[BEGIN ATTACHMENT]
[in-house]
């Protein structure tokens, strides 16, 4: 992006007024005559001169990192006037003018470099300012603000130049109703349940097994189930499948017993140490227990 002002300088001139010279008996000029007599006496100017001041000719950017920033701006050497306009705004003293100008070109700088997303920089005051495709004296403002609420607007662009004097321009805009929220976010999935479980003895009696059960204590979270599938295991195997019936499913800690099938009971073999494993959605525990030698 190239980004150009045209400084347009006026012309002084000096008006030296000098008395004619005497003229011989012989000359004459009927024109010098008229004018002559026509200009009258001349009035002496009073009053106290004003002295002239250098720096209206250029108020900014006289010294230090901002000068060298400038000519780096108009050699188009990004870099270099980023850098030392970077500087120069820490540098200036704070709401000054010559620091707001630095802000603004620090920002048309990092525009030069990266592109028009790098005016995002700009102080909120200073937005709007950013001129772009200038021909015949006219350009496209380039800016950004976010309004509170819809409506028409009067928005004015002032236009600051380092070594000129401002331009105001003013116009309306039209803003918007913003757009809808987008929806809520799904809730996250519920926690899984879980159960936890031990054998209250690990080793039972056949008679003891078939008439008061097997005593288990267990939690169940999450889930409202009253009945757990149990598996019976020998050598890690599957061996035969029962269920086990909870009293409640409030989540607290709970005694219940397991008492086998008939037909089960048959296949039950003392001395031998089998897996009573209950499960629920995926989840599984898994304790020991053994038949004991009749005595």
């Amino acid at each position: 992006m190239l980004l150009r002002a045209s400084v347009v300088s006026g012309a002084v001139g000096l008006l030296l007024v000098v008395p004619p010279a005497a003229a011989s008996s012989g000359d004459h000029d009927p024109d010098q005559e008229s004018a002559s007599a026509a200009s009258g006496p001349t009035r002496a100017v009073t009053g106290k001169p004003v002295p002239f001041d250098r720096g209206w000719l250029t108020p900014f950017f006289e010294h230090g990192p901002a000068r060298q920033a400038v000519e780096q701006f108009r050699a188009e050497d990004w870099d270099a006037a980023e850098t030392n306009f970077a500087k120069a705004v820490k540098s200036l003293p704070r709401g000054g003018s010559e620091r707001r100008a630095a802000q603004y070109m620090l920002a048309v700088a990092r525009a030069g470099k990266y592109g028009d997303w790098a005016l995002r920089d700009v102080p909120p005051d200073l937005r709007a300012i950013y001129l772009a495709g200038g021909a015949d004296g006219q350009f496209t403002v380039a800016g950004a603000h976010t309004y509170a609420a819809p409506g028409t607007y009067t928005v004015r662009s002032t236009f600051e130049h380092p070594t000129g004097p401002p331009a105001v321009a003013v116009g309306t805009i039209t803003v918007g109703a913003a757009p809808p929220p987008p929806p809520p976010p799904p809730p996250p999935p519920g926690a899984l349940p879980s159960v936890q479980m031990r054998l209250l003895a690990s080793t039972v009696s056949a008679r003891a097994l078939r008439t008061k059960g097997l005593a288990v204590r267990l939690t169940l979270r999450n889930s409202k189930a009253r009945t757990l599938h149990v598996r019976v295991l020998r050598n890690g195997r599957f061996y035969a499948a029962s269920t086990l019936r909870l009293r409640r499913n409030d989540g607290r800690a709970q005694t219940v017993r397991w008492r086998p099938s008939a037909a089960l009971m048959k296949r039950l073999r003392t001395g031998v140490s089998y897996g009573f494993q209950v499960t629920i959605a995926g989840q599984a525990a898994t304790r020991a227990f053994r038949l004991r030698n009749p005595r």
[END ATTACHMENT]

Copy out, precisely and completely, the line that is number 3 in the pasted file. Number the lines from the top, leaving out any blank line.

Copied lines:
């Amino acid at each position: 992006m190239l980004l150009r002002a045209s400084v347009v300088s006026g012309a002084v001139g000096l008006l030296l007024v000098v008395p004619p010279a005497a003229a011989s008996s012989g000359d004459h000029d009927p024109d010098q005559e008229s004018a002559s007599a026509a200009s009258g006496p001349t009035r002496a100017v009073t009053g106290k001169p004003v002295p002239f001041d250098r720096g209206w000719l250029t108020p900014f950017f006289e010294h230090g990192p901002a000068r060298q920033a400038v000519e780096q701006f108009r050699a188009e050497d990004w870099d270099a006037a980023e850098t030392n306009f970077a500087k120069a705004v820490k540098s200036l003293p704070r709401g000054g003018s010559e620091r707001r100008a630095a802000q603004y070109m620090l920002a048309v700088a990092r525009a030069g470099k990266y592109g028009d997303w790098a005016l995002r920089d700009v102080p909120p005051d200073l937005r709007a300012i950013y001129l772009a495709g200038g021909a015949d004296g006219q350009f496209t403002v380039a800016g950004a603000h976010t309004y509170a609420a819809p409506g028409t607007y009067t928005v004015r662009s002032t236009f600051e130049h380092p070594t000129g004097p401002p331009a105001v321009a003013v116009g309306t805009i039209t803003v918007g109703a913003a757009p809808p929220p987008p929806p809520p976010p799904p809730p996250p999935p519920g926690a899984l349940p879980s159960v936890q479980m031990r054998l209250l003895a690990s080793t039972v009696s056949a008679r003891a097994l078939r008439t008061k059960g097997l005593a288990v204590r267990l939690t169940l979270r999450n889930s409202k189930a009253r009945t757990l599938h149990v598996r019976v295991l020998r050598n890690g195997r599957f061996y035969a499948a029962s269920t086990l019936r909870l009293r409640r499913n409030d989540g607290r800690a709970q005694t219940v017993r397991w008492r086998p099938s008939a037909a089960l009971m048959k296949r039950l073999r003392t001395g031998v140490s089998y897996g009573f494993q209950v499960t629920i959605a995926g989840q599984a525990a898994t304790r020991a227990f053994r038949l004991r030698n009749p005595r």